I Am: A Lesson in Duality
I have a little secret. Meditation has never been easy for me. My mind wanders, I get bored, I find myself “seeking” answers to questions as if they will suddenly appear in my mind if I spend my entire meditation reaching for them. It is so difficult to let it all go. Expectations, agendas, grasping, attachment to outcome, my ever-expanding to do list. All. Of. It. My inner chaotic mind-storm, sprinkled with a dash of perfectionism, anxiety, and topped with a mild, self-diagnosed, case of ADD is probably the reason I have found it easiest to connect with vinyasa-style yoga. I can move AND meditate. Plus, when I kick my own ass with a sweaty flow, I can finally calm my mind a little easier.
As a yoga teacher, people sometimes expect that I am somehow imbued with inner bliss and peace -that I rise above the trivial, that I welcome difficulties as amazing opportunities for my growth, and that I can feel my crown chakra opening just anticipating the next trouble that life will bring. “More please!” I say to the universe when you-know-what hits the fan. Sorry, no. While I do allow my trials to be my teachers, I still often fight against them, most likely drawing those hard lessons out longer than necessary for my learning. Did I mention that I often have to learn the hard way?
Sadly, enlightenment is likely NOT on the horizon during this lifetime for me.
All this to say, when I tell you I’m participating in a 21-day writing meditation course, you don’t roll your eyes and say, “Well, of course she is!” If my track record is a predictor of how likely I am to complete this 21-days, I’d say that I would be 80% likely to NOT finish. Let’s flip that, positivity is important. I am approximately 20% likely to follow through. Anyone else out there like me? I have such GOOD intentions! I also come up with some fantastic excuses.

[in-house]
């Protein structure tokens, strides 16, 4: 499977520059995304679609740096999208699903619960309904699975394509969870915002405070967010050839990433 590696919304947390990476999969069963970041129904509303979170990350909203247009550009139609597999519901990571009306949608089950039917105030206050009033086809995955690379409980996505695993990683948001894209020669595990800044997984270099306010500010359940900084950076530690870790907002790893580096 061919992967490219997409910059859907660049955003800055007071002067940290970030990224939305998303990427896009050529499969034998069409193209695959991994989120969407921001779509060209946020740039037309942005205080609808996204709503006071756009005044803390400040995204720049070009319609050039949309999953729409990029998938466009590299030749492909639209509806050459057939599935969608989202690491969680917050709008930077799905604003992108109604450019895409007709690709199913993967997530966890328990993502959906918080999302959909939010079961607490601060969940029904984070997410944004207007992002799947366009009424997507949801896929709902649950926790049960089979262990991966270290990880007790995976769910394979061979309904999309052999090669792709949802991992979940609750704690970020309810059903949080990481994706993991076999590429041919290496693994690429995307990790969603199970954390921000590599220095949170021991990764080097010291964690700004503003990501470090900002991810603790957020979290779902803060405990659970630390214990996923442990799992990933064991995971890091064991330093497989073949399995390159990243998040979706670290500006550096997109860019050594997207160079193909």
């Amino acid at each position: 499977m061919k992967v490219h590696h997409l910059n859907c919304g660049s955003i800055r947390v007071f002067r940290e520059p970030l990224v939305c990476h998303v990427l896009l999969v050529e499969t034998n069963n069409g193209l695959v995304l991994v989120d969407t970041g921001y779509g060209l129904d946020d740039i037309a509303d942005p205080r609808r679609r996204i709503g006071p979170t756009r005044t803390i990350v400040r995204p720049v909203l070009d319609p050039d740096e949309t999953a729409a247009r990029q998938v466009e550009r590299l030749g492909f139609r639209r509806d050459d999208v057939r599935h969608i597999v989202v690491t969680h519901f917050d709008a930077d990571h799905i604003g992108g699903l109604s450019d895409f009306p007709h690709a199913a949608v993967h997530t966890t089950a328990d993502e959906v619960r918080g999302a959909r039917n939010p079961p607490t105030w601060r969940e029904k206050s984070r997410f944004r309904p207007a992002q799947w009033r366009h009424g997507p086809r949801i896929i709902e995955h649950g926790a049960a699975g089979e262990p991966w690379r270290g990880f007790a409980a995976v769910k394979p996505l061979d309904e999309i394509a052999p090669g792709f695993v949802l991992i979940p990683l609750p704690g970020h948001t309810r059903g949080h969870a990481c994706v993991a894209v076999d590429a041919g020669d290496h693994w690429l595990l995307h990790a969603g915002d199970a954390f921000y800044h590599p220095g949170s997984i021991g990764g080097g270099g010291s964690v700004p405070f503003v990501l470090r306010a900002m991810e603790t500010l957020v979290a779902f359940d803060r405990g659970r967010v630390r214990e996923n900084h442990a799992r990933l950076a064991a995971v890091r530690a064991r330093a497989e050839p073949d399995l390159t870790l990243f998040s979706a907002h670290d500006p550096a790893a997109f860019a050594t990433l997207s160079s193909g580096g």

Now that we have it established that I am not a naturally peaceful meditator, that I often lose interest in meditation, courses, books, challenges and, well, all of it, I can finally share with you my experience of Day 1.
I was instructed to meditate on the mantra “I am” and sit in quiet meditation for about 10 minutes. It was kind of a shit-show to be perfectly honest. My dogs, all four of them, decided that it would be the perfect time to run around the house barking and jumping all over each other. It went basically like this:
Breathing in… Breathing out…
I...am…I…am...I…oh my god, SHUSHHHHHHHH! Sit! No Mojo, get OFF of Ruger!
Breathing in…Breathing out..Big sigh…ahhh finally settling back in…I’m…hungry. I wonder if we have leftovers from dinner last night…ugh here I go…focus!!! Ok…I…am…I…am...(insert loud crashing, dog snarls, glass breaking here).
Would you guys LIE DOWN for 5 minutes…I am trying to FIND PEACE!!!!
Breathing in….breathing out….I…am…I….am…still...hungry….I…am…I…am….those dogs are WAY too quiet….I…am..I…
Bell rings on meditation audio and I am finally done…I meditated?
The point is, I tried. Maybe I will do better next time. Maybe (I) won’t. It doesn’t matter. What does matter is that every time is a chance to begin again. A fresh start.
I did wonder how the writing exercise was going to go since I never did truly drop-in to a peaceful meditation. I wasn’t about to give up just yet. I opened my journal, pen at the ready, hoping for inspired words to download from the cosmos, through my hand, and onto the paper. Instead, what I received was wisdom coming from my inner-knowing, a place where (whether I felt it or not) there was peace and clarity. For just a short time, I was able to tap into this place within me and the botched meditation attempt, well, maybe wasn’t so botched after all.
I am all things. I am calm. I am the storm. I am peace. I am war. I am stillness. I am chaos. I am anxiety. I am wholeness and steadiness of mind.
Duality. Light and Shadow. None of this exists in my reality except that with which I accept and identify. When I fight against shadow, this creates more turmoil and angst. It brings more shadow in. When I become aware that light exists in the same way as shadow, then shadows become smaller. Maybe they almost disappear. They definitely aren’t as scary.
Shadows (fear, anxiety, doubt, envy, jealousy, anger) exist as teachers, just as light (hope, courage, joy, trust, abundance, certainty) are teachers. One cannot exist without the other. How do I know trust without distrust? Joy without despair? Courage without fear? I can use my experiences with shadow to illuminate and experience the light more fully. It is beautiful really, this duality. Neither shadow nor light are positive or negative. They just are. Focusing on the light without acknowledging shadow is denial. Focusing on shadow without acknowledging the light can manifest as despair, depression, anxiety.
Buddha said that suffering is “the attachment to the desire to have (craving) and the desire not to have (aversion).” When we deny or attach to either the desire for the light or avoidance of the shadow, perhaps this causes more pain. Maybe, “I am” as a mantra is a way to recognize the polarity we all have - the duality that is part of the human experience. I am all things. I am light. I am dark. I, completely, “am.”